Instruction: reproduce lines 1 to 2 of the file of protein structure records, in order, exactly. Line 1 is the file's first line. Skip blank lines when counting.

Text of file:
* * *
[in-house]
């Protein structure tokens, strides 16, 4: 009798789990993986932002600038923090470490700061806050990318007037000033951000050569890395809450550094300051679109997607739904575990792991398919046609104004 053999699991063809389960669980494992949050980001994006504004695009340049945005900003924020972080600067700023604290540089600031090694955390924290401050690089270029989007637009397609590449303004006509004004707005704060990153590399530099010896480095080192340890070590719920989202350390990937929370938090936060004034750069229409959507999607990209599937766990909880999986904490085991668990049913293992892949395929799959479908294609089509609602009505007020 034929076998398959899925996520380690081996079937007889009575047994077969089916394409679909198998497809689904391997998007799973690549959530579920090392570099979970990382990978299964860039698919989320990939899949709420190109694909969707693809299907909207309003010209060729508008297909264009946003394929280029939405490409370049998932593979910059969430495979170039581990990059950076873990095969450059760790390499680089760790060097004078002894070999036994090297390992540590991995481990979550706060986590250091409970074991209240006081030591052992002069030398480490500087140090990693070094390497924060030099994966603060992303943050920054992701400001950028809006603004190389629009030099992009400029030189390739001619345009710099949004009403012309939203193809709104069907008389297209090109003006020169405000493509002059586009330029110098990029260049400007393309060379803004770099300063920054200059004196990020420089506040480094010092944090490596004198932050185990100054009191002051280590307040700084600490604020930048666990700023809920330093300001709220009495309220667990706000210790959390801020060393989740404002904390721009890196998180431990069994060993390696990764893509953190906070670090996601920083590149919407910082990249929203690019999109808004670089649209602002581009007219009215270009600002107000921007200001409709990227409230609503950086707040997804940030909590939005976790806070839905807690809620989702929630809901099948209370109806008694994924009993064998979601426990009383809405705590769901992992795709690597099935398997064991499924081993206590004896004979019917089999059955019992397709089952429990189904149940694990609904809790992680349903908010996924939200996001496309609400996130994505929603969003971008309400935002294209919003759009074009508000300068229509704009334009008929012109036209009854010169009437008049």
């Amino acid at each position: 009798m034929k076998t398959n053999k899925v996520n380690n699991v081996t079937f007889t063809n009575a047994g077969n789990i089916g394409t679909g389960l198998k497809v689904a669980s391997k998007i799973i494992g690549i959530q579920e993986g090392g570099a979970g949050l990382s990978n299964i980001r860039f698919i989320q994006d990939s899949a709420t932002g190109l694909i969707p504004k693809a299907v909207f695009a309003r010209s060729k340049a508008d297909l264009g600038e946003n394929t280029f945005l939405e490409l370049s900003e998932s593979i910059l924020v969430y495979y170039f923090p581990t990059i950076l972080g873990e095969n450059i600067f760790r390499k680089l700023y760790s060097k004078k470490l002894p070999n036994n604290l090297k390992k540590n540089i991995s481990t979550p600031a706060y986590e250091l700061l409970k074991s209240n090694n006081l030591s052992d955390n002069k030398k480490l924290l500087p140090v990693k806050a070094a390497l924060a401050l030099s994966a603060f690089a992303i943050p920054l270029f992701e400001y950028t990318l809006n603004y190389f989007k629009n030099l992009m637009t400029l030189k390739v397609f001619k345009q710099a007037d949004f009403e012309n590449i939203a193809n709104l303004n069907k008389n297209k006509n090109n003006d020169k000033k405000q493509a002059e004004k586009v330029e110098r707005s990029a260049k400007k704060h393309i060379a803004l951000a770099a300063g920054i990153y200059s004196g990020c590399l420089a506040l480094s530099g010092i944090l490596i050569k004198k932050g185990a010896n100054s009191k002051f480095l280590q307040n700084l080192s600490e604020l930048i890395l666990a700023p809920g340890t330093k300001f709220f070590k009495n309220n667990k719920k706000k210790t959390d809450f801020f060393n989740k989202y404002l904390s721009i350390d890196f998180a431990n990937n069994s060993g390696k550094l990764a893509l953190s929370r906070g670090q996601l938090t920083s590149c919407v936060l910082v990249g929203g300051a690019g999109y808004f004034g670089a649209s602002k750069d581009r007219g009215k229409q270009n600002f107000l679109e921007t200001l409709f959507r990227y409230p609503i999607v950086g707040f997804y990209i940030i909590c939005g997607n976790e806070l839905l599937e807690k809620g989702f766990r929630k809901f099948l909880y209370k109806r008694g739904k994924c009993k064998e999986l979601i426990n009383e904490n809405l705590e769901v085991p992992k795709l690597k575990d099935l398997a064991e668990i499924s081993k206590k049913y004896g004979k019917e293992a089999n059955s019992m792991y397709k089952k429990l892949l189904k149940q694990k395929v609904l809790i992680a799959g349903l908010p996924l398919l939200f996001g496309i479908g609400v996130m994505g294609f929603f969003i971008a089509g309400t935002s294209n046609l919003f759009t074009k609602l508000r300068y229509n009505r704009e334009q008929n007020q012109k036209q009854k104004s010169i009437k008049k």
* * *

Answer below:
[in-house]
């Protein structure tokens, strides 16, 4: 009798789990993986932002600038923090470490700061806050990318007037000033951000050569890395809450550094300051679109997607739904575990792991398919046609104004 053999699991063809389960669980494992949050980001994006504004695009340049945005900003924020972080600067700023604290540089600031090694955390924290401050690089270029989007637009397609590449303004006509004004707005704060990153590399530099010896480095080192340890070590719920989202350390990937929370938090936060004034750069229409959507999607990209599937766990909880999986904490085991668990049913293992892949395929799959479908294609089509609602009505007020 034929076998398959899925996520380690081996079937007889009575047994077969089916394409679909198998497809689904391997998007799973690549959530579920090392570099979970990382990978299964860039698919989320990939899949709420190109694909969707693809299907909207309003010209060729508008297909264009946003394929280029939405490409370049998932593979910059969430495979170039581990990059950076873990095969450059760790390499680089760790060097004078002894070999036994090297390992540590991995481990979550706060986590250091409970074991209240006081030591052992002069030398480490500087140090990693070094390497924060030099994966603060992303943050920054992701400001950028809006603004190389629009030099992009400029030189390739001619345009710099949004009403012309939203193809709104069907008389297209090109003006020169405000493509002059586009330029110098990029260049400007393309060379803004770099300063920054200059004196990020420089506040480094010092944090490596004198932050185990100054009191002051280590307040700084600490604020930048666990700023809920330093300001709220009495309220667990706000210790959390801020060393989740404002904390721009890196998180431990069994060993390696990764893509953190906070670090996601920083590149919407910082990249929203690019999109808004670089649209602002581009007219009215270009600002107000921007200001409709990227409230609503950086707040997804940030909590939005976790806070839905807690809620989702929630809901099948209370109806008694994924009993064998979601426990009383809405705590769901992992795709690597099935398997064991499924081993206590004896004979019917089999059955019992397709089952429990189904149940694990609904809790992680349903908010996924939200996001496309609400996130994505929603969003971008309400935002294209919003759009074009508000300068229509704009334009008929012109036209009854010169009437008049």